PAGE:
Skyscrapers have 'unhealthy' link to financial crises: bank

Skyscrapers have 'unhealthy' link to financial crises: bank

LONDON - Agence France-Presse
Skyscrapers have unhealthy link to financial crises: bank

Skyscrapers are seen with the Burj Khalifa, the tallest tower in the world at a height of 828 metres (2,717 ft), in Dubai January 7, 2012. REUTERS photo

The construction of enormous skyscrapers has an "unhealthy" link with looming financial crises and investors should therefore keep a close eye on China and India, Barclays Capital said on Wednesday.

China is currently the biggest builder of skyscrapers, while booming India is constructing the second largest tower in the world, the investment bank said in its latest annual 'Skyscraper Index' survey.

"Our Skyscraper Index continues to show an unhealthy correlation between construction of the next world's tallest building and an impending financial crisis -- New York 1930; Chicago 1974; Kuala Lumpur 1997 and Dubai 2010," Barclays Capital said in a report.

"Yet often the world's tallest buildings are simply the edifice of a broader skyscraper building boom, reflecting a widespread misallocation of capital and an impending economic correction.

"Investors should therefore pay particular attention to China, today's biggest builder... and India, which with just two completed skyscrapers, now has 14 skyscrapers under construction." Barclays Capital warned of a "bubble" in China, whose property boom has been powered by cheap liquidity.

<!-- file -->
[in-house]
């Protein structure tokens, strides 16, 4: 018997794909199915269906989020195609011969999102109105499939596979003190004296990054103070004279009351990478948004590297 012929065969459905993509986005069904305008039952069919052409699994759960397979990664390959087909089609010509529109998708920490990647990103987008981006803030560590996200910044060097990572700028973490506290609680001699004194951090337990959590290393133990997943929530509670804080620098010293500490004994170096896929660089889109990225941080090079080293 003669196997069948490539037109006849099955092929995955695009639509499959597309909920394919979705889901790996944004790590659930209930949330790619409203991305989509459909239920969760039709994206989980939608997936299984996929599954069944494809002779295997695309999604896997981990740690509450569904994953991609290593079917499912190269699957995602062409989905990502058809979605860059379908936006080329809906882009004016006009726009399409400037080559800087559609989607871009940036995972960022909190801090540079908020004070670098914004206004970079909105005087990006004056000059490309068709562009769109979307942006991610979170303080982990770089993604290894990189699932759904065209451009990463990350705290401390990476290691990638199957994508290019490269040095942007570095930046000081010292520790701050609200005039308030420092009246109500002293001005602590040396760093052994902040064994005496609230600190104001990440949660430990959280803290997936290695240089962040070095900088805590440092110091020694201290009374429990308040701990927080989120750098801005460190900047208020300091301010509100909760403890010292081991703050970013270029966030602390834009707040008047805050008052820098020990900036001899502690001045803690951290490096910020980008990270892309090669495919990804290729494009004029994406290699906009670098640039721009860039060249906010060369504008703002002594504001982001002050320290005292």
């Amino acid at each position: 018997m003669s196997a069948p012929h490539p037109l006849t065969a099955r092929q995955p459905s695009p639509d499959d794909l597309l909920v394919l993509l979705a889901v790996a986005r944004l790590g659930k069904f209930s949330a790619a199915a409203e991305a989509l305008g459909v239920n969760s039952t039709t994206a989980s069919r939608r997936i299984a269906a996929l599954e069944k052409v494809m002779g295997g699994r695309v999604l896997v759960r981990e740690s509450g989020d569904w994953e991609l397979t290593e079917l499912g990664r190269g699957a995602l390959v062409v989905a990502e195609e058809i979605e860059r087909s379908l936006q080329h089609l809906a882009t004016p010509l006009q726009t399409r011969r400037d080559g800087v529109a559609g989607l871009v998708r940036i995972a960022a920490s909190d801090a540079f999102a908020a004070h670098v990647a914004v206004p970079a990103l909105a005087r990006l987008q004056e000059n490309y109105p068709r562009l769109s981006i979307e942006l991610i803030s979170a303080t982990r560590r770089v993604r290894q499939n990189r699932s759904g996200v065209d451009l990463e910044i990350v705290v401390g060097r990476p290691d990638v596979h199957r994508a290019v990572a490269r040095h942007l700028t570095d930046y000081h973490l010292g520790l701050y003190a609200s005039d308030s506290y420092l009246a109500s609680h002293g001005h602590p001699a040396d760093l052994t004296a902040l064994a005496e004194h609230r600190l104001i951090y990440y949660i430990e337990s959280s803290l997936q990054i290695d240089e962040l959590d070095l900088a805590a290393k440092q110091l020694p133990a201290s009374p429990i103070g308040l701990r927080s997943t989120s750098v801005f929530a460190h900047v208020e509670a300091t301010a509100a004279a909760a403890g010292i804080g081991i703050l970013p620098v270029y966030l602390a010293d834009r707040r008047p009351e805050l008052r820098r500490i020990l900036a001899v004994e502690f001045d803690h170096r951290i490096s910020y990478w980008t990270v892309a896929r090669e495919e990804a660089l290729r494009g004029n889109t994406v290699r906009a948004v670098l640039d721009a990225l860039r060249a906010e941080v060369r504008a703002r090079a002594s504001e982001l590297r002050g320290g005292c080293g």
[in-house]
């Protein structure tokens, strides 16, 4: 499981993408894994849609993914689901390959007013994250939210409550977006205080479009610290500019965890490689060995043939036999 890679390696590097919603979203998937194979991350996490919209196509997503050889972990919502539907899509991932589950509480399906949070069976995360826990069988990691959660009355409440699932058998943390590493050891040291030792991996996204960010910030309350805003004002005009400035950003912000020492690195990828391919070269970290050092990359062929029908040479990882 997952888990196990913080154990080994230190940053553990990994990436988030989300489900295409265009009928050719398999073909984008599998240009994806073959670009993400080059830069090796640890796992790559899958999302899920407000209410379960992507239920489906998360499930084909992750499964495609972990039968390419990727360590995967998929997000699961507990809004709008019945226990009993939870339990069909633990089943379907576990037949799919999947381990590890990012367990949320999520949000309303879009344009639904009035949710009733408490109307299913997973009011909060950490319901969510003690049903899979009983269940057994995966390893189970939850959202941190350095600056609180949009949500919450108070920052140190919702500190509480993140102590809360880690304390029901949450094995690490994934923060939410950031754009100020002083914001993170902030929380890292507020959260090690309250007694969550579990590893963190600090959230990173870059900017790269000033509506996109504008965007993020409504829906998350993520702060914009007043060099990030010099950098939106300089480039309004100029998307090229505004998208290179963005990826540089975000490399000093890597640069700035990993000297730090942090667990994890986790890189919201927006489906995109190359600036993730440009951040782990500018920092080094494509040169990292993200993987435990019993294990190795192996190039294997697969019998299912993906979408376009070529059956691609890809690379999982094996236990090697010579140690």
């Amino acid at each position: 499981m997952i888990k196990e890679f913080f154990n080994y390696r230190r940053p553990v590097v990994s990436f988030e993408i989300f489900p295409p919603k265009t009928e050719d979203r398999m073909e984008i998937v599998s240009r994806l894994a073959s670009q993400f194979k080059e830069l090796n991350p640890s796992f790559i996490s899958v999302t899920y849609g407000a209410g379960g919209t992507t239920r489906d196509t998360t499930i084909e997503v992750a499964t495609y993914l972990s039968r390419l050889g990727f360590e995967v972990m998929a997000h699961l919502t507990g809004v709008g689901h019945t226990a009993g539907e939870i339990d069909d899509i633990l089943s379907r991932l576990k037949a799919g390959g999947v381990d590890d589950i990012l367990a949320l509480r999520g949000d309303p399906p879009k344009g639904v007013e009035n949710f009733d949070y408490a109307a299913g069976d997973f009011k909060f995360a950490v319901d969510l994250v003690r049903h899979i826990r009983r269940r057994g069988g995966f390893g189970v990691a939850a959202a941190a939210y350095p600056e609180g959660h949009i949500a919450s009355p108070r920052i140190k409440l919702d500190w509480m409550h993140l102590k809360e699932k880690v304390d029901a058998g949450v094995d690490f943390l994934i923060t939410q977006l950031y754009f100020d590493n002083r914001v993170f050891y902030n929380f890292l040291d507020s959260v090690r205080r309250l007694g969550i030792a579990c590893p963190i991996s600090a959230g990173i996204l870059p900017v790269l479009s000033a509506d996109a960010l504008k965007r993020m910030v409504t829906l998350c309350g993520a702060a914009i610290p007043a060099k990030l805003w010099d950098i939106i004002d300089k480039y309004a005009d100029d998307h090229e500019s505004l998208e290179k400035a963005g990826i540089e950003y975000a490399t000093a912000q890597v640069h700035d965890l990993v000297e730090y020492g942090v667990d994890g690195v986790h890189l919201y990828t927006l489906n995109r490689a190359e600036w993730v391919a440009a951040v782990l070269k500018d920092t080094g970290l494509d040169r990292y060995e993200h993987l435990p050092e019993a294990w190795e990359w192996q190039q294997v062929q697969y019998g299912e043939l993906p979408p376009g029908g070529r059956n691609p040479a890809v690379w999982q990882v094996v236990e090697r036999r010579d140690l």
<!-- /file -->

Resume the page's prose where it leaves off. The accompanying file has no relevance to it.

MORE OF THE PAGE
"Looking forward, using skyscrapers under construction, it is evident that the skyscraper boom in China continues to grow," it said.

"China will complete 53 percent of the 124 skyscrapers under construction over the next six years, expanding the number in Chinese cities by a staggering 87 percent.

"China's skyscrapers are not only increasing in number -- it now has 75 completed skyscrapers above 240 metres in height -- but the average height of the skyscrapers that it is building is also increasing as past liquidity fuels the construction boom." Barclays Capital meanwhile added that India was set to experience its largest boom in skyscraper construction.

"China is not alone in the growth of its building bubble ... India it seems is playing catchup," said Barclays Capital, the investment arm of major British bank Barclays.

"Today India has only two of the world's 276 skyscrapers over 240 metres (788 feet) in height, yet over the next five years it intends to complete 14 new skyscrapers, in what will prove to be its largest skyscraper building boom.

"Worryingly as well, India is also constructing the second tallest building in the world, the Tower of India, which should complete by 2016.

"The writing, so to speak, would seem to be already on the glass curtain walling. "For if history proves to be right, this building boom in China and India could simply be a reflection of a misallocation of capital, which may result in an economic correction for two of Asia's largest economies in the next five years," Barclays Capital concluded in its report.

In London meanwhile, work on The Shard -- a 310-metre skyscraper that will become the highest tower in western Europe -- is set for completion this year.